Harvey's comment is good. I addressed this issue in my article: Veerman,
P.A. (1991) 'The changing status of the Rainbow Lorikeet Trichoglossus
haematodus in South-east Australia: the role of wild and escaped birds',
Australian Bird Watcher 14: 3-9. Also cited in Adam's article.
This investigated the range increase and was largely based on GBS data
and Melbourne data at the time. Curiously it appears that I was the
first to document (therein) this huge change around Melbourne. Then
again there is a whole other story around SW Australia that I did not
Having said that, years later, The GBS Report does not really support
the suggestion of a regular pattern, as in my earlier publication, at
least as far as Canberra is concerned. The GBS Report describes the
pattern of results over the first 21 years and again discusses the
possibilities. Not surprisingly, the latest Birds of Canberra Gardens
book, even with additional data available, contributes nothing new,
thoughtful or useful.
Some years ago in summer I had a or more pair of Rainbow Lorikeets
flying high over my house at Kambah almost daily. Since then they have
been at best occasional (which is consistent with Harvey's comments on
the other side of Kambah). I still believe the majority of them are wild
birds and yes likely with some supplementation of introduced captives.
As to the idea of DVA testing - dare I raise the aspect that this is
surely a very big and expensive exercise and what would be the prospects
of any conclusion and how important is that issue relative to the needs
of spending of the public dollar and who really cares anyway.
24 Castley Circuit
Kambah ACT 2902
02 - 62314041
-----Original Message-----From: Perkins, Harvey
Sent: Tuesday, 21 December
2010 12:01 PM
To: John Brannan; Tonya Haff Cc:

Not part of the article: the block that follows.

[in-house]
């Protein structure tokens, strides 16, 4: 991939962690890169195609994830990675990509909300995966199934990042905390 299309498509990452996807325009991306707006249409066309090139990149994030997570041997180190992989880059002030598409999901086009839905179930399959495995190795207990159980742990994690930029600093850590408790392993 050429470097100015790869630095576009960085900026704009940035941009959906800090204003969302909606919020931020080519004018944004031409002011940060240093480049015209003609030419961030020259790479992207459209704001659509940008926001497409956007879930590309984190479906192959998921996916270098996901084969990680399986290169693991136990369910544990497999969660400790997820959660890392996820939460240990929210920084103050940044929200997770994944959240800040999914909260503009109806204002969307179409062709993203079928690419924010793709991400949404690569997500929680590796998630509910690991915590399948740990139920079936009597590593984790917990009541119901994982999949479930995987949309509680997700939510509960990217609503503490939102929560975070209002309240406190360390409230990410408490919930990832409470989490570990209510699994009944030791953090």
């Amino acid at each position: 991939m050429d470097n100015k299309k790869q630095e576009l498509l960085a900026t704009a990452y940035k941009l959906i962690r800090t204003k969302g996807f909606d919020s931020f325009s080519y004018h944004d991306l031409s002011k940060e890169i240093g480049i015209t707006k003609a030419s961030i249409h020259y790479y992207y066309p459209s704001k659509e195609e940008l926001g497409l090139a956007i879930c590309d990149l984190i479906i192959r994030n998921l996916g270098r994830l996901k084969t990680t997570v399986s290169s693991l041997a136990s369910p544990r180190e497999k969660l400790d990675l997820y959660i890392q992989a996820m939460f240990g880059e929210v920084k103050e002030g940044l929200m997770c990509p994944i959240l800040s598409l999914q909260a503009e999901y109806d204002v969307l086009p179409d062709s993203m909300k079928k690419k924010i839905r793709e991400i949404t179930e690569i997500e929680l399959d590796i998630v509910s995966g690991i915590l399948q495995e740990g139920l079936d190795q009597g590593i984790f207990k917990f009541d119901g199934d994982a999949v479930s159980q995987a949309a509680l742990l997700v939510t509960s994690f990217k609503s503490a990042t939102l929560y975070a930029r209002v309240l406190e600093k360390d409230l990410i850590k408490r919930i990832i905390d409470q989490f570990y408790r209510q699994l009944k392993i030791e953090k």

Subject: Rainbow Lorikeets? [SEC=UNOFFICIAL]
Hi Tonya and others,
John's assessment of the status of Rainbow Lorikeets corresponds to my
understanding, although I'm not a northside resident. This issue has
been considered several times in the past and Adam Leavesley's short
article a decade ago (see reference below) summed up the evidence for
local breeding at the time as well as providing a brief synopsis of the
history of Rainbow Lorikeets in the ACT up to that time.
I would add that there are also regular if infrequent reports of Rainbow
Lorikeets around Farrer Ridge and Wanniassa, and sometimes Kambah. It's
not clear to me whether these are separate surviving outliers to the
Hawker-based 'population', whether they are itinerants from that
population, or represent occasional aviary escapees. I suspect it is a
combination of all three.
Leavesley, Adam (2003). Rainbow Lorikeets breeding in the ACT assisted
by regular dietary supplementation. Canberra Bird Notes 28(2): 53-55.
CRC Selection Rounds Section _______________________________________
Department of Innovation, Industry, Science and Research
From: John Brannan
Sent: Tuesday, 21 December 2010 11:22 AM
To: Tonya Haff
Subject: Rainbow Lorikeets?
On 21/12/10 10:27 AM, Tonya Haff wrote:
> I had a couple rainbow lorikeets in my yard in Aranda this morning,
> and have heard them several times before. I'm just wondering if there
> is a consensus on whether or not rainbows in this area are most likely
> to be escaped cage birds, or are wild birds making their way farther
Short of DNA testing there's no way to be sure, but the most likely
origin of your lorikeets is the gradually expanding population in
Hawker, which appears to have also spawned outbreaks around the ANU and
down in Weston (if I recall correctly). I've heard that the Hawker
population originated from escapees that bred successfully, so in a way,
the answer your question is arguably both.
Incidentally, I recorded two Rainbow Lorikeets on a survey I did in
Aranda back in July.
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